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October 23, 2006

-- Movie review --

Seek out powerful "Green Mile"

By Billy Knox

“The Green Mile” is an avalanche of a film that redefines movies and sets a benchmark that competitors will be battling for without success for years to come.

What do you get when you chuck in best-selling author Stephen King, director Frank Darabont of “The Shawshank Redemption” and Tom Hanks, one of the most genuine, amazing actors of our time?

The answer: “The Green Mile,” a 1999 film that preaches the certainty of miracles, and argues effectively that they can happen anywhere.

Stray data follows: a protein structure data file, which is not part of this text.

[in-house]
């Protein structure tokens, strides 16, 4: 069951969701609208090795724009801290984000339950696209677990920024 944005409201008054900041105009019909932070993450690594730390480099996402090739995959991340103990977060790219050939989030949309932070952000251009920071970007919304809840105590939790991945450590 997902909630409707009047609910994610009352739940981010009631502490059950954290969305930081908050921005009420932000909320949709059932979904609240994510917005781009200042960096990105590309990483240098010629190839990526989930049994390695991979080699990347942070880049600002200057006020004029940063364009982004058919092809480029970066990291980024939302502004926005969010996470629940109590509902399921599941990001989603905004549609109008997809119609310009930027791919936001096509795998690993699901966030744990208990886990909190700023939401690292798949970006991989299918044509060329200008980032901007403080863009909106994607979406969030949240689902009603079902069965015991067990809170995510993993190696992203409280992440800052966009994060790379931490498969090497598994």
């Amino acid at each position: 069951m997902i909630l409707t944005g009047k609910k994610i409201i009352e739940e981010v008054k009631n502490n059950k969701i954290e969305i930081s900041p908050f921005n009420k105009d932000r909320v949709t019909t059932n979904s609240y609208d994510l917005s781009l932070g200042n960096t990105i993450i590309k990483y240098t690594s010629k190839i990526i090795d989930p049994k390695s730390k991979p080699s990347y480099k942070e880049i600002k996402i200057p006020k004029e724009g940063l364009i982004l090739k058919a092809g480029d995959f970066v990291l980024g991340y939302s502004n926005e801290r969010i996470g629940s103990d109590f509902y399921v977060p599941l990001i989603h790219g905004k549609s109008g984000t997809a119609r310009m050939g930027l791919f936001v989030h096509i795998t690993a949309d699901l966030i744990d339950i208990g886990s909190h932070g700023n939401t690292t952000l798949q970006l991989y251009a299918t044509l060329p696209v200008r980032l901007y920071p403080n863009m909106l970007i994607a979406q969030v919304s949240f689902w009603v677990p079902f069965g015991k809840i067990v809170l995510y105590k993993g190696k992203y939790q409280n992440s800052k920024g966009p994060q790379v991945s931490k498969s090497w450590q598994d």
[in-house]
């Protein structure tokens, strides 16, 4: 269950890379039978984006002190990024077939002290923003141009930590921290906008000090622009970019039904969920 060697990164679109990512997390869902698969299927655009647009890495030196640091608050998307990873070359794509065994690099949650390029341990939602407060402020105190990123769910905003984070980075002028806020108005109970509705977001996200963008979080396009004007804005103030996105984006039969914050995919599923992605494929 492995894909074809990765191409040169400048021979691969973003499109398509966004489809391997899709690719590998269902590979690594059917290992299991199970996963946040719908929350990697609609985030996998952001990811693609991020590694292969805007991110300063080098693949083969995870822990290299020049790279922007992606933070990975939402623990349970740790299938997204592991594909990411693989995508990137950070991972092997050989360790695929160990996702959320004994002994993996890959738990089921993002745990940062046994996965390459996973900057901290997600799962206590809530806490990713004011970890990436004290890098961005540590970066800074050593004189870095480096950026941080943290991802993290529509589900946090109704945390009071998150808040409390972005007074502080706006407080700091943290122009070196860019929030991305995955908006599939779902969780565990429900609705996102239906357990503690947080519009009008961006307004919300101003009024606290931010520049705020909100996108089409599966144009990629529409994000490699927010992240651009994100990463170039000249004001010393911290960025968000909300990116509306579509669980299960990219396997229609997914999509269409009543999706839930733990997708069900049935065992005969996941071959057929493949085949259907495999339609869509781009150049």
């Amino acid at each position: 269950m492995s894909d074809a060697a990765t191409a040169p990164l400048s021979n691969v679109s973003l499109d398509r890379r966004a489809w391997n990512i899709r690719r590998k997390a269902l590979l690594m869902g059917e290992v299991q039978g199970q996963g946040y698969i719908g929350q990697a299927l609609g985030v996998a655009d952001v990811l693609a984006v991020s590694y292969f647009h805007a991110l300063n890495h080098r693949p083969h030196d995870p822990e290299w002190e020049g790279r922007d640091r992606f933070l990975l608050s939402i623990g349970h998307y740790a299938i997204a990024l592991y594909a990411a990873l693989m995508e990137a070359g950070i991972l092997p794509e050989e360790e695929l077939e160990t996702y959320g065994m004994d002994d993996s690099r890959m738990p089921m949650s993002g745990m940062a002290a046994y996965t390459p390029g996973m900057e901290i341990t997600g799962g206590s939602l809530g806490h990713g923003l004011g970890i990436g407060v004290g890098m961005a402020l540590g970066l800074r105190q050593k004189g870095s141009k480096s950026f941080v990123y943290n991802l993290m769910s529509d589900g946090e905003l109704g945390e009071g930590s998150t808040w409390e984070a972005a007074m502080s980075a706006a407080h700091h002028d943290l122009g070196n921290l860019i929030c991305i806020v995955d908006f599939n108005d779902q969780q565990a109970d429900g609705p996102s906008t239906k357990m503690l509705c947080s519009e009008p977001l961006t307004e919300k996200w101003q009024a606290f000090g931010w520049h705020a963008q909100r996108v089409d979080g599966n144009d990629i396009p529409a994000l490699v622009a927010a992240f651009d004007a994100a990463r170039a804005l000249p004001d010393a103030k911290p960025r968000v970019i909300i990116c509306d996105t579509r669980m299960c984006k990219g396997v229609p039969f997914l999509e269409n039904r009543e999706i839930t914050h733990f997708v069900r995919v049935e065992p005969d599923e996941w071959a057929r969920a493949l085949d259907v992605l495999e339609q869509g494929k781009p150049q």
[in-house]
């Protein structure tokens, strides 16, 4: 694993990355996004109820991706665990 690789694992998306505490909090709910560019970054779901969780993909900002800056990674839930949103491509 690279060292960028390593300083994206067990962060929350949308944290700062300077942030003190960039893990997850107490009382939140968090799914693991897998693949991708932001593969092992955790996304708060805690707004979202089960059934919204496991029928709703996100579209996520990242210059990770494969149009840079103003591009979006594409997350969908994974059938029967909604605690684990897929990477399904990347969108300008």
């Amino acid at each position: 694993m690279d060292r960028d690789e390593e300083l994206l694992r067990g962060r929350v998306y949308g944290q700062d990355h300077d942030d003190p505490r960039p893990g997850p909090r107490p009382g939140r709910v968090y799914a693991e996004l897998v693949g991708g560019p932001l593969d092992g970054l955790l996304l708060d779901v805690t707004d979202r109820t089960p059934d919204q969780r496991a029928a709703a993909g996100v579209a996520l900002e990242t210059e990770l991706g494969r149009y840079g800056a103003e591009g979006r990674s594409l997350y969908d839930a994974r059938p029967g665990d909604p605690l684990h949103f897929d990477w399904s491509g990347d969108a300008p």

Hanks plays Paul Edgecomb, the film’s main character, who is looking back from retirement at the mesmerizing events that occurred when he worked as a prison officer at Cold Mountain Penitentiary in the mid-1930s.

As the retired guard tells his tale to his friend Elaine, the film starts when John Coffey enters the green mile, sent down to die on the electric chair for the murder and rape of the Detterick twins. Also on the green mile lives Eduard Delacroix and his beloved mouse Mr. Jingles, and William Wharton, a psycho who has Billy the Kid tattooed on his arm.

As events unfold it is clear that Coffey is a far, far different being than he seems. 

Will one of God’s gifts be killed on the electric chair? You'll have to watch this explosively powerful emotional film to find out.

 


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